If there’s one company that demonstrates the benefit of being customer-centric within its DNA, its Amazon. The e-commerce giant’s chief Jeff Bezos is said to always leave an empty chair representing the customer during meetings. All decisions made are influenced by the needs and requirements of this faceless customer. This attitude of single-minded focus on delivering customer delight is, in Bezos’ words, “the only long-term defensible competitive advantage.”
But there are big brands who work in stark contrast to this best practice. Let me share a few that you might relate to.
Two airlines of two different countries. One a low budget carrier, another a regular commercial airline. What ties them together is a similar experience. Both airlines cancelled, rescheduled and modified flight timings at the last minute with no logical reasoning. My guess – they were probably herding passengers from partially-full flights to the same destination into one single airplane to save on costs. A classic case of ‘Bad Profits’ where you may enjoy a short-term gain but a long term loss due to reduced customer loyalty and negative word of mouth. The negative impacts for both are not easily visible in a typical company financial statement.
Frustrated with going through these experiences in a span of fortnight, I was venting to a few friends only to learn more about their experiences with other sectors. One friend, who was one of the earliest and high bill paying customers of a global mobile network, was charged a whopping $70 for just 30KB of mobile data accidentally used while transiting through an international airport. Yet another spoke of his annoying experience with his bank where he is one of their oldest Platinum customers. It is standard practice for banks in India to notify their privileged customers closer to the due date of unpaid bills. While my friend wasn’t reminded, he was charged a bomb in late fees for defaulting by just two days. Worse, the customer support representative didn’t seem to bat an eyelid when my friend expressed his frustrated decision to withdraw his account with the bank.
These examples are all bound by a single commonality – making customers regret partnering with them by leaving them feeling frustrated, arm-twisted, mistreated and even ignored and devalued. And why do you think this happens? Well, it’s because the organisation’s focus is more on making short term bad profits rather than delivering customer delight.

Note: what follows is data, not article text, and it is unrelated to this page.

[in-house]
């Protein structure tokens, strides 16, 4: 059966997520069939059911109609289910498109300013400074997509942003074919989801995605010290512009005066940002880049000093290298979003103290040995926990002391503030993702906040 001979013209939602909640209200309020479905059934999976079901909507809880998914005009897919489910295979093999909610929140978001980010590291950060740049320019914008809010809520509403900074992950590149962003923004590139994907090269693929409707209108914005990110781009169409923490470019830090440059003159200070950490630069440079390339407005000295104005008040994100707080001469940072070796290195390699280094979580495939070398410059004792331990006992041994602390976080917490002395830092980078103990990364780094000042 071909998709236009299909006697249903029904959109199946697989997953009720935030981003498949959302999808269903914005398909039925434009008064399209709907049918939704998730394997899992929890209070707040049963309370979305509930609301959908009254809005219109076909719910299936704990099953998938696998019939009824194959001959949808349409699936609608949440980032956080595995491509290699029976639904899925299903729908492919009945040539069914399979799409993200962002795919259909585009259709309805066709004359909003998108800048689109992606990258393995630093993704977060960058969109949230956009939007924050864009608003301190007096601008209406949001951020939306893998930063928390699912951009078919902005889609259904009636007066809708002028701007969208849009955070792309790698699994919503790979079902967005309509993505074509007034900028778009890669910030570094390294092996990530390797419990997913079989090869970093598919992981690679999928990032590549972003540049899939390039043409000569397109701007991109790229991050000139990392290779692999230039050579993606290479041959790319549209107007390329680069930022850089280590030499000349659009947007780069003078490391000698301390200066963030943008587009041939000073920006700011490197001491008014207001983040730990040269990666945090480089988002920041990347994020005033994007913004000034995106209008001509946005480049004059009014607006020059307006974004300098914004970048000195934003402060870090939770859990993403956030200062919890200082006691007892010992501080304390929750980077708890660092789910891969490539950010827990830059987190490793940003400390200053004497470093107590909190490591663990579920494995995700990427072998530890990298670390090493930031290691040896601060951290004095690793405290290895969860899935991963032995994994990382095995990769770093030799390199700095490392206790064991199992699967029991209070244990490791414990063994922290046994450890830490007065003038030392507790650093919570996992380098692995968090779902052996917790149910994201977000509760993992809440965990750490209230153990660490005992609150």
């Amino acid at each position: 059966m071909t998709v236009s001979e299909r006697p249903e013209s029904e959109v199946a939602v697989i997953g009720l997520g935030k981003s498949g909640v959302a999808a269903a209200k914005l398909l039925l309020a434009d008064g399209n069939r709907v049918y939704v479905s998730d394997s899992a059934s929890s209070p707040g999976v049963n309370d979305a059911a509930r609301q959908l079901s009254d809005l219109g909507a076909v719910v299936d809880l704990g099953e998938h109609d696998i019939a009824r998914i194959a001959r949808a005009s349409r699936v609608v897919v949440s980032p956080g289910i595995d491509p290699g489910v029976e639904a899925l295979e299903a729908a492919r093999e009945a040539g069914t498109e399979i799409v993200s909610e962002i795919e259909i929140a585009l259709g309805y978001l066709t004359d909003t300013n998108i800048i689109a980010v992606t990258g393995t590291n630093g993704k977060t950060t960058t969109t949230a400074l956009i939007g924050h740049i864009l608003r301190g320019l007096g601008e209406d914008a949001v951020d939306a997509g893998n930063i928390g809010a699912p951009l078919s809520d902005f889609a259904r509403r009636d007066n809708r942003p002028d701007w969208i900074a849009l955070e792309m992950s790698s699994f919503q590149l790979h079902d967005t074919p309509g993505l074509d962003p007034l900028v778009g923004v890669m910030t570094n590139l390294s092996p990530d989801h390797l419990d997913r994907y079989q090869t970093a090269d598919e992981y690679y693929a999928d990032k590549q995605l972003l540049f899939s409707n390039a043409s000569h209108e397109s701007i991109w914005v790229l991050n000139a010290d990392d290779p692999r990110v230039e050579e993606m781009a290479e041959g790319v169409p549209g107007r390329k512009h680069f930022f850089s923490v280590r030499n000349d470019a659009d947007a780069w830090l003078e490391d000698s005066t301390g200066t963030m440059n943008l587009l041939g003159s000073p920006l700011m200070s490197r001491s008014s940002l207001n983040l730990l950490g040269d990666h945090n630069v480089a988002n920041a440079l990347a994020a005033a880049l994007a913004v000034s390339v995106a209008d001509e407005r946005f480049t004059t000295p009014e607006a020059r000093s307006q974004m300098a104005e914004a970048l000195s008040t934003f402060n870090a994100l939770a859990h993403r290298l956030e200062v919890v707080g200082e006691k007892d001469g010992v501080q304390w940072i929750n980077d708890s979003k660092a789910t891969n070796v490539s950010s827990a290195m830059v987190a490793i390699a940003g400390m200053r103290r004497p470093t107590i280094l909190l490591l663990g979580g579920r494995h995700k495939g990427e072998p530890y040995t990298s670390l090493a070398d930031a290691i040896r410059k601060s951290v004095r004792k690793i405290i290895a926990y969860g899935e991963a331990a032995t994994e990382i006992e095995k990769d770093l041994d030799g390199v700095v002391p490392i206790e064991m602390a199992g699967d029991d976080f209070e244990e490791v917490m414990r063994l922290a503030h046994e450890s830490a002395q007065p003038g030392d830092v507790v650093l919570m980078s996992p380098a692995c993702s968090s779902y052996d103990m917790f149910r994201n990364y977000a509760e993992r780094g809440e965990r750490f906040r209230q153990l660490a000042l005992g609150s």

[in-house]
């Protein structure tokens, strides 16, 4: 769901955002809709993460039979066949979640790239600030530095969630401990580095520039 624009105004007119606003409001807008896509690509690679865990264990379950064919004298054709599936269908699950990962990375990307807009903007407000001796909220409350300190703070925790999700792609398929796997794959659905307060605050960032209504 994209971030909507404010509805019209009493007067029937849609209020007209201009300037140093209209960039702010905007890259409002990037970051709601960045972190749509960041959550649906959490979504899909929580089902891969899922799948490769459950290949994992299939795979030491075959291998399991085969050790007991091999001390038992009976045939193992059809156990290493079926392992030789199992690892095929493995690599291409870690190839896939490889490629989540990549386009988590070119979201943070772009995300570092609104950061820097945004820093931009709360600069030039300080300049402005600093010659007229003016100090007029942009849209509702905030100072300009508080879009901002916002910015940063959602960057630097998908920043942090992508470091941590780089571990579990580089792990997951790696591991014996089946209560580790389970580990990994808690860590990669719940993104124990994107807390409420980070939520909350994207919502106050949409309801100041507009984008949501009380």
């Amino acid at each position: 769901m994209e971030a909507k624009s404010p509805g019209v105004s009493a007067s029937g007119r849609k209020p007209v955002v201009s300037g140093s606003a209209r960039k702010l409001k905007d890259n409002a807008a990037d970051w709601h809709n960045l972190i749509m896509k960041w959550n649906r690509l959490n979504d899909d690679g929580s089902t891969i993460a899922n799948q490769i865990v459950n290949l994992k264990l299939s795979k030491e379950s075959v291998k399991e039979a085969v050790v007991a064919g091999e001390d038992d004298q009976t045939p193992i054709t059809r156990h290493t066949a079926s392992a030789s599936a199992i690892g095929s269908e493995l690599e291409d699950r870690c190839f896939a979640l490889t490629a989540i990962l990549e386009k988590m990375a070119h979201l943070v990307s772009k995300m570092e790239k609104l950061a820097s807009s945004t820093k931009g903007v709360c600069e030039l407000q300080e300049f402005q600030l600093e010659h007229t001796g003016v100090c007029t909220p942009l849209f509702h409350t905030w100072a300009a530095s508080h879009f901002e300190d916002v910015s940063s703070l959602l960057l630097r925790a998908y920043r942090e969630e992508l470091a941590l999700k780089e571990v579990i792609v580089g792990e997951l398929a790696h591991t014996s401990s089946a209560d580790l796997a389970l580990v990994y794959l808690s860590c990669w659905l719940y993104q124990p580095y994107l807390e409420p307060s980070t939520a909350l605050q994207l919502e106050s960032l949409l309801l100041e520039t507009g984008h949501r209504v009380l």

All businesses work for profits. It’s natural to cut losses. But it is the altruistic purpose beyond this that makes their path to making profits the right way that helps a brand not only sustain itself, but also grow with the goodwill of its customers. In my earlier blog posts, I discussed how Uber and Netflix have been disrupting multiple industries within their sphere, growing not only their profits, but also their customer base exponentially, and predominantly by responding to existing customer experience gaps.
Now if you think cost leadership is the crux, I beg to differ. Let’s take a look at Nordstrom and Ritz Carlton. Big brands, respected and definitively known for their customer recommendations. They are not cost leaders; on the contrary, they are the expensive and elitist brands. business predominantly for the customer intimacy that they bring in. If you are a returning visitor to Ritz Carlton anywhere in the world, check out the small comforts they provide to you. Your favourite treat will be up there at your table, the pillows will be fluffed the way you like, and they would probably even enquire about specific members of your family or your friends if they did accompany you on your previous stay at one of their hotels. For a brand to establish such a global culture while leveraging on its data systems, it is but testimony to the fact that its employees are delighted to deliver such service to its consumers.
Even with Nordstrom, you will find that a floor manager will never point you to a shelf when you inquire about a product, but will rather walk you to it. And at the check out counter, your bags are never handed over the counter, but the check-out personnel walks around the counter to hand it over to the customer. (I’m not joking!), Nordstrom takes back returned goods, no questions asked, as a policy. While the brand invests its trust in its employees’ judgment of accepting returned goods, employees cascade the same emotion of trust and value to its consumers, bringing in a value of diligence and creating a viscose circle of goodwill and loyalty.
The Financial Services Royal Commission in Australia has played the curtain raiser over a lack of this behaviour. With a strong focus on doing the right thing by the customer, the Royal Commission’s report reiterates across various pages that it is time for banking, superannuation and fund management institutions in Australia to reverse the trust deficit caused by a profit-focused approach by brands. Several financial services organisations were identified by the commission for their deceptive fees and charges, among other practices detrimental to customers.
Over the years of my experience in strategic customer experience management, I have always found that when a brand has a clear and strong purpose of empowering, encouraging and valuing its employees to deliver great customer service, the motivation and pride to create long-term customers for what they call “their brand” reigns paramount. This consequently translates into a high sense of customer loyalty, who become evangelists for the brand, leading to long-term profits that are termed good profits. So let me leave you with a question:
How do you ensure that your customer has a seat at the table in your organisation?
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